The Genoese Navy (Italian: Marineria Genovese), also known as the Genoese Fleet, was the naval contingent of the Republic of Genoa's military. From the 11th century onward the Genoese navy protected the interests of the republic and projected its power throughout the Mediterranean Sea. The navy declined in power after the 16th century, periodically coming under the control of foreign powers, and was finally disbanded following the annexation of Genoa by the Kingdom of Sardinia-Piedmont in 1815.
The Genoese navy was divided between a public fleet and a private fleet. The public fleet was directly funded by the city's government, and its ships were built at the expense of the state. These ships were used in major battles and to defend the harbor of Genoa itself. The private fleet was much larger than the public fleet, and was made up from ships belonging to the various merchant families that dominated Genoese politics. Both fleets were under the command of the office of the High Admiral, who was appointed by the ruler (either the doge, council, or duke depending on the era) of Genoa.
The galley was the primary ship used by the Genoese Navy. These ships possessed an advantage in terms of maneuverability when compared to purely sailing vessels, and their design allowed them to be produced relatively quickly. Genoese galleys were lighter and longer (45 meters long as opposed to the Mediterranean standard of 40-42 meters) than contemporary Venetian and Ottoman galleys, though this speed came at the cost of durability and maneuverability. Genoese galleys were also noted to have larger holds than the galleys of other naval powers; this extra space allowed Genoese galleys to carry more provisions, cargo, or soldiers. Genoa fielded two types of galleys; smaller and faster ones that were used to protect trade in times of peace, and heavier dromon-style galleys built for battle and garrison duty. The lighter galleys (many of which were classified as galiots) were more numerous, while the heavy galleys were usually only put to sea (or constructed, if the fleet was undersized) during times of war. The fleet also made extensive use of Brigantines and Feluccas, small sailing ships which acted as scouts and raiders when the republic's galleys were unable to operate effectively. In addition to galleys and light sailing ships, Genoa refitted merchant ships for combat roles during wartime. As naval technology progressed, the navy began to incorporate galleons and man-o-war into the fleet, though never on the same scale as the galley.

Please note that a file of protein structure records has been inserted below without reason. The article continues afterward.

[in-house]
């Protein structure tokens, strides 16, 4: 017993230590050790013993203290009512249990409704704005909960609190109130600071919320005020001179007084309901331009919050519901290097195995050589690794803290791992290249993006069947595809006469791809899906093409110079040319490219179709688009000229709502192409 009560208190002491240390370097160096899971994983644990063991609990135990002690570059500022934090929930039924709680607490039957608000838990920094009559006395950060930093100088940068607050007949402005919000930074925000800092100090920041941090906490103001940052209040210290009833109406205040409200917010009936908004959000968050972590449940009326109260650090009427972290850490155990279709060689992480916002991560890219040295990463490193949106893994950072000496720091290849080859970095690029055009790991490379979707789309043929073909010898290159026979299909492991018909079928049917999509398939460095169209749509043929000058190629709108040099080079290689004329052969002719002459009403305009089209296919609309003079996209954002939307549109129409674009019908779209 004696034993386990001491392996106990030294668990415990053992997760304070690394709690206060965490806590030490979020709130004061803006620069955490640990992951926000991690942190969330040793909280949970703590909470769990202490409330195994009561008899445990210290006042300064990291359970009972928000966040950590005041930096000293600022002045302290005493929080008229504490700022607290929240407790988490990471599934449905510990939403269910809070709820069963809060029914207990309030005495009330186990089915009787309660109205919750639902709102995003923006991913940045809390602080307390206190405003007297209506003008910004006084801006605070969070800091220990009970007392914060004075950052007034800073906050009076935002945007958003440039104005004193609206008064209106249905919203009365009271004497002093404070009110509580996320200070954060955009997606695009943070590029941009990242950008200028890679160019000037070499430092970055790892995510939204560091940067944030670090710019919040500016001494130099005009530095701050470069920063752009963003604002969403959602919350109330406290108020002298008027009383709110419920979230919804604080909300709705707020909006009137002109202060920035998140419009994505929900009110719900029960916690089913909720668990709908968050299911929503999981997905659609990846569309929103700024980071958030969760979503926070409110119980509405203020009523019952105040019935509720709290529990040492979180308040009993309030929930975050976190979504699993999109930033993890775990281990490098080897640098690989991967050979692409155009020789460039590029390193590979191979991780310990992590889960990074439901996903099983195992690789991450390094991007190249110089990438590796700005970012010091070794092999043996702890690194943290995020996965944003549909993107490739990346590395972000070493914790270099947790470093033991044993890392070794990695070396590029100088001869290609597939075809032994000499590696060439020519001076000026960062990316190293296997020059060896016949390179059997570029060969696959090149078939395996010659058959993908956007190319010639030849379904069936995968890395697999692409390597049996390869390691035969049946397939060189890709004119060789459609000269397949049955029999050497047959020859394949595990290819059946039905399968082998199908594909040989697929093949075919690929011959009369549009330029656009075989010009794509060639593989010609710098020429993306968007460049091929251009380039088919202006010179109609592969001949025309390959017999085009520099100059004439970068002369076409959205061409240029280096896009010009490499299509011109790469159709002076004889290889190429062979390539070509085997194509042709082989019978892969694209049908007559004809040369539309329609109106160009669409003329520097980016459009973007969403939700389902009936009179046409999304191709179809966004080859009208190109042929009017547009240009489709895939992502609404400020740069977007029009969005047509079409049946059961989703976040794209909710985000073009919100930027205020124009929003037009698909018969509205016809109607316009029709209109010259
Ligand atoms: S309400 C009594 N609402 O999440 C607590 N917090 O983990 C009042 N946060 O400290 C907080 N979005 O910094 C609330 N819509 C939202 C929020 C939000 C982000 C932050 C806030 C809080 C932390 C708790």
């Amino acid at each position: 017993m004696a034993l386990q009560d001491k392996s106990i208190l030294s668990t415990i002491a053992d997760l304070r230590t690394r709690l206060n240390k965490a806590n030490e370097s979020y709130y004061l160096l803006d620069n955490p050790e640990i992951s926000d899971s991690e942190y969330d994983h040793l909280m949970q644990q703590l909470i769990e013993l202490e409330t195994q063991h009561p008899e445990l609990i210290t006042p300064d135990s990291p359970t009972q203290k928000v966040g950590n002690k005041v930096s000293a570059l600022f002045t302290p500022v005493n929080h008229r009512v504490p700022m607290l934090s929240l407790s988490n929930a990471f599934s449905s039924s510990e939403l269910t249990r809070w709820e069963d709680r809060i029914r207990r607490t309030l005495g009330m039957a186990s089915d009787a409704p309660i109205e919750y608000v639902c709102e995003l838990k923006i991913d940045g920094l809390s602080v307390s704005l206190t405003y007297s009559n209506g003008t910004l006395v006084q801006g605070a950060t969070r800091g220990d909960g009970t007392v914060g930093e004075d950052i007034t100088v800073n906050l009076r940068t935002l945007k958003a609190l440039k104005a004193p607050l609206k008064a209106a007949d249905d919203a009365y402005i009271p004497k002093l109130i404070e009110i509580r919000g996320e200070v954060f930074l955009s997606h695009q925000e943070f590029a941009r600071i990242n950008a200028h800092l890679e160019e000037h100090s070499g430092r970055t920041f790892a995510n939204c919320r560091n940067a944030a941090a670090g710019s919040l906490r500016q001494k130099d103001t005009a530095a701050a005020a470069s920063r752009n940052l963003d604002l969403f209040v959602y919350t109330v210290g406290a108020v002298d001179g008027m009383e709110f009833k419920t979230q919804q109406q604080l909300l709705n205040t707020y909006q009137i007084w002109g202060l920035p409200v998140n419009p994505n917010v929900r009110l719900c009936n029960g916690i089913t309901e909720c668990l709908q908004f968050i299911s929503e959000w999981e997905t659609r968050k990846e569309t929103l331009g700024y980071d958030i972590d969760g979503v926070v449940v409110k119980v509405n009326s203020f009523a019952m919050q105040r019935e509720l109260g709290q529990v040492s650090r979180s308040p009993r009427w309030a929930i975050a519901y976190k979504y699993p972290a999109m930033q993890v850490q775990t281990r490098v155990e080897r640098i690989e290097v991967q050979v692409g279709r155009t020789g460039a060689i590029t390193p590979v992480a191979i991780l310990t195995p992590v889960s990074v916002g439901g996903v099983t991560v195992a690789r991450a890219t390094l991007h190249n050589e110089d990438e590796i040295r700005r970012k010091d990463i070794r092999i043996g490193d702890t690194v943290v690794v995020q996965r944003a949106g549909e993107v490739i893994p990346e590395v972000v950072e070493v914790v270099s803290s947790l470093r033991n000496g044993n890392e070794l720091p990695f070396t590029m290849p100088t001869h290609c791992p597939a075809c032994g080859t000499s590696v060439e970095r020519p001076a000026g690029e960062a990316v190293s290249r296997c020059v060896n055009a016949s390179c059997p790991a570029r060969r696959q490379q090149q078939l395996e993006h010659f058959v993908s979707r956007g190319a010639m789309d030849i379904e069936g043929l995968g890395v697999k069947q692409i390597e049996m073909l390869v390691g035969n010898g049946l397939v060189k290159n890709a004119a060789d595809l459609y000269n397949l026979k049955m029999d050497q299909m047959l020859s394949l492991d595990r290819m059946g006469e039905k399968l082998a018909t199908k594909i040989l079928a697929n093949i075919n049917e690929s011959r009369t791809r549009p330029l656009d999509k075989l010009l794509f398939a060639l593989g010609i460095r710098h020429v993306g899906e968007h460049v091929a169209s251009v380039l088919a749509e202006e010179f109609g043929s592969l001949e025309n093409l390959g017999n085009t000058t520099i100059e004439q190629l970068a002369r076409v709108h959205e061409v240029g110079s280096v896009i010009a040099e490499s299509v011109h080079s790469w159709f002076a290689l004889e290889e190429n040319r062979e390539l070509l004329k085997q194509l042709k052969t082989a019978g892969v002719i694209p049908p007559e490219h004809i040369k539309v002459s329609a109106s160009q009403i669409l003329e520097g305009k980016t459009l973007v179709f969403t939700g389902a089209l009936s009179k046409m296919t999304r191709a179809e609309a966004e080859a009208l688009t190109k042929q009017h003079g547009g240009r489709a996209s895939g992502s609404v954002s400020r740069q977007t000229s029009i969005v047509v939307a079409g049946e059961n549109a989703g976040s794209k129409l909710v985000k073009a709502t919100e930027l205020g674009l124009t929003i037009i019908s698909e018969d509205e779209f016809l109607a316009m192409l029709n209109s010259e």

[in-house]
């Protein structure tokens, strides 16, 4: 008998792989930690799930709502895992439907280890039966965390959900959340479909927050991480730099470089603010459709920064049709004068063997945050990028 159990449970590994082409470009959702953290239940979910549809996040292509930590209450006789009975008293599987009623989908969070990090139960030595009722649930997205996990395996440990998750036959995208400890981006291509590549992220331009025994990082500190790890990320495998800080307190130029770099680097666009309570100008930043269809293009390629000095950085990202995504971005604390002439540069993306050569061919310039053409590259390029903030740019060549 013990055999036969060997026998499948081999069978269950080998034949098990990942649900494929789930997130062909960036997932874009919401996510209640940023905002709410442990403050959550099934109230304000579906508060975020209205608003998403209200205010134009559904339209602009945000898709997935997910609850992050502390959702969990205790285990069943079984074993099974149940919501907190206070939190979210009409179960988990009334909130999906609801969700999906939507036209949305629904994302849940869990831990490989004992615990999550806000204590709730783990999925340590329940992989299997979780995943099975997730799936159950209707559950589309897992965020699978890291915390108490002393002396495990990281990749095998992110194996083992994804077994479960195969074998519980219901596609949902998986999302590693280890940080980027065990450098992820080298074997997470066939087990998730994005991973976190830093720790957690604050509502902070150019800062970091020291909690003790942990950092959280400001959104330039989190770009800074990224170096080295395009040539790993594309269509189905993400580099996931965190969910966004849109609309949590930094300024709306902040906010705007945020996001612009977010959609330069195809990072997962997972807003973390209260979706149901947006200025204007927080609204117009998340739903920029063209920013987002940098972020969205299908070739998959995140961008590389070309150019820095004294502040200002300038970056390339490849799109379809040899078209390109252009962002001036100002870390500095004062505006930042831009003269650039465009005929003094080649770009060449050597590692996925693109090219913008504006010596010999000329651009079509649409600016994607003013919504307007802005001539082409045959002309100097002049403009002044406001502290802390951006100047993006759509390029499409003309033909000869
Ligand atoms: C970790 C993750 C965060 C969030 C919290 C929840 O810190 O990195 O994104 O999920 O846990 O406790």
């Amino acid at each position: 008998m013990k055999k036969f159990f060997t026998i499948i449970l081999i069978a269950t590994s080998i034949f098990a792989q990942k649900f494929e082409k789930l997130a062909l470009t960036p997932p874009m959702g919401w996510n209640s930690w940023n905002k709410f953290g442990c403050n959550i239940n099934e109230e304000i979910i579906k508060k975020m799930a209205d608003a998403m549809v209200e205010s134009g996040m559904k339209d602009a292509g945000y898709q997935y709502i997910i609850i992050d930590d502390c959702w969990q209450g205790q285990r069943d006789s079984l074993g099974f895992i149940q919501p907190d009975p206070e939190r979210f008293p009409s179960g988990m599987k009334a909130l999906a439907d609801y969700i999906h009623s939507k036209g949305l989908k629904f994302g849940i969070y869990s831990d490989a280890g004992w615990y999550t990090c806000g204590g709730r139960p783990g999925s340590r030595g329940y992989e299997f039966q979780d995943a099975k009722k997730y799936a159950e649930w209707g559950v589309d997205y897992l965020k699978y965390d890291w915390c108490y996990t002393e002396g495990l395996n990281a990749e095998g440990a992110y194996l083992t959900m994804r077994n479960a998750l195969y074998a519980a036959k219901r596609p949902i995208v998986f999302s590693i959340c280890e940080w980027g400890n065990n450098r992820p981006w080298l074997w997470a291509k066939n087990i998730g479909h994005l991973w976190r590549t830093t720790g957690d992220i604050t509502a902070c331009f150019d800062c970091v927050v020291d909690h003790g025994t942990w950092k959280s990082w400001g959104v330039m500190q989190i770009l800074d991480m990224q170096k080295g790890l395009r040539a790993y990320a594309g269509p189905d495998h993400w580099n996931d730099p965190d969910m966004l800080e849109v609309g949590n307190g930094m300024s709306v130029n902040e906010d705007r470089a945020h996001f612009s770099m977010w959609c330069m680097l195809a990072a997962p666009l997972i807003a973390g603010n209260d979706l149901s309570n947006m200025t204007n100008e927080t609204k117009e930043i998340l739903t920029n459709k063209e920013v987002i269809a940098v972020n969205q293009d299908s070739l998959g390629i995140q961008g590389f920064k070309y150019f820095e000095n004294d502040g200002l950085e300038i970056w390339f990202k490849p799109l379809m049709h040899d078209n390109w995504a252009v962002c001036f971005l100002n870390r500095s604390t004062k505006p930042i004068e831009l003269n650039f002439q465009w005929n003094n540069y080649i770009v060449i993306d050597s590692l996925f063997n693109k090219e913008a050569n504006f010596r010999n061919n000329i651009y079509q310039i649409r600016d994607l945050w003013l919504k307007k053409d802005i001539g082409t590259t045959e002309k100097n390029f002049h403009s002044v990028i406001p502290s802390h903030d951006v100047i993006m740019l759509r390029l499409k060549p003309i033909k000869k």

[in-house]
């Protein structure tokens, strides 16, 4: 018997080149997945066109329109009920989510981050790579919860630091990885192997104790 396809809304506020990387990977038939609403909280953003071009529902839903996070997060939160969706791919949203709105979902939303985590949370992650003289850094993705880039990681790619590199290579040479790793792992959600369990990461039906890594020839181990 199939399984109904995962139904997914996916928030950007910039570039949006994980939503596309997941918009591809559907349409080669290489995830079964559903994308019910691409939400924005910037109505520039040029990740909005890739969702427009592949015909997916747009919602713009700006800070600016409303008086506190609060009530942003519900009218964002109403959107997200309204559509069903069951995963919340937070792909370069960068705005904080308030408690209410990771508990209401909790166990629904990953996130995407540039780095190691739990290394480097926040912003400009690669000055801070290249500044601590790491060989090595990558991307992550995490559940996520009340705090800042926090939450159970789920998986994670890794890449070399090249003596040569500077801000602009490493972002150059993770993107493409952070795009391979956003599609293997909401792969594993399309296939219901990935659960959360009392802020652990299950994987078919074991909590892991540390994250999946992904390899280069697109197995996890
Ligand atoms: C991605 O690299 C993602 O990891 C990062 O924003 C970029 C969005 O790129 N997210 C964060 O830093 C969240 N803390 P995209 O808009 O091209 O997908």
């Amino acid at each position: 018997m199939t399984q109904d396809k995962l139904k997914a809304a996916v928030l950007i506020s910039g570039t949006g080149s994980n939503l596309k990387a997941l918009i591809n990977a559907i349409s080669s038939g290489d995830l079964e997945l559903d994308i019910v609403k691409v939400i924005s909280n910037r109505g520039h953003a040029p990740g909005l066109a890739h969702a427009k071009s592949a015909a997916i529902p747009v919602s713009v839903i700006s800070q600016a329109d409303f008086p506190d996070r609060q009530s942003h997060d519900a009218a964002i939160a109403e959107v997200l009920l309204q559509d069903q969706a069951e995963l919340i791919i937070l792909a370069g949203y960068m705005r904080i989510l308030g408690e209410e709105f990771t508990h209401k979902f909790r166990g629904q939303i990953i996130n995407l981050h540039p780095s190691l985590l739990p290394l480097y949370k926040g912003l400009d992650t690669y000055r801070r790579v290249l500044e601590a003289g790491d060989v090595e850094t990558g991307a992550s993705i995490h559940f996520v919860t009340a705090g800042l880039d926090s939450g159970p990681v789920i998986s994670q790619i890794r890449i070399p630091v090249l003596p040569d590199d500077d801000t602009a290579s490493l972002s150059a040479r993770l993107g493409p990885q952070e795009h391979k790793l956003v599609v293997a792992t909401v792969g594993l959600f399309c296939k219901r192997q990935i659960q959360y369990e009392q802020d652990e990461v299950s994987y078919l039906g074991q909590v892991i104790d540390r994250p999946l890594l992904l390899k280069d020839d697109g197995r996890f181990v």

Genoese sailors were recruited from the city's populace or from the colonies. Many only served part time in the military, instead being professional merchant sailors, fishermen, or mercenaries. The republic also crewed many of its galleys with criminals, prisoners of war, and slaves. Conditions for sailors (both free and enslaved) were challenging, with disease being a constant issue. The navy encouraged captains to keep their crew alive by issuing heavy fines to those who lost too many men. The republic mandated that every galley in service be crewed with a barber — who also served as a surgeon — in order to maintain a standard of hygiene aboard the ship.
looking to provide its sailors with durable clothing that could be worn wet or dry, the navy began in the 15th century to equip sailors with Genoese-produced denim jeans, and in doing so became one of the driving forces behind the adoption of the clothing. Genoese sailors and marines were armed with boarding swords and bucklers or with crossbows and muskets. In the 16th century the Genoese marines were protected by iron or steel Cuirasses and wore Morions.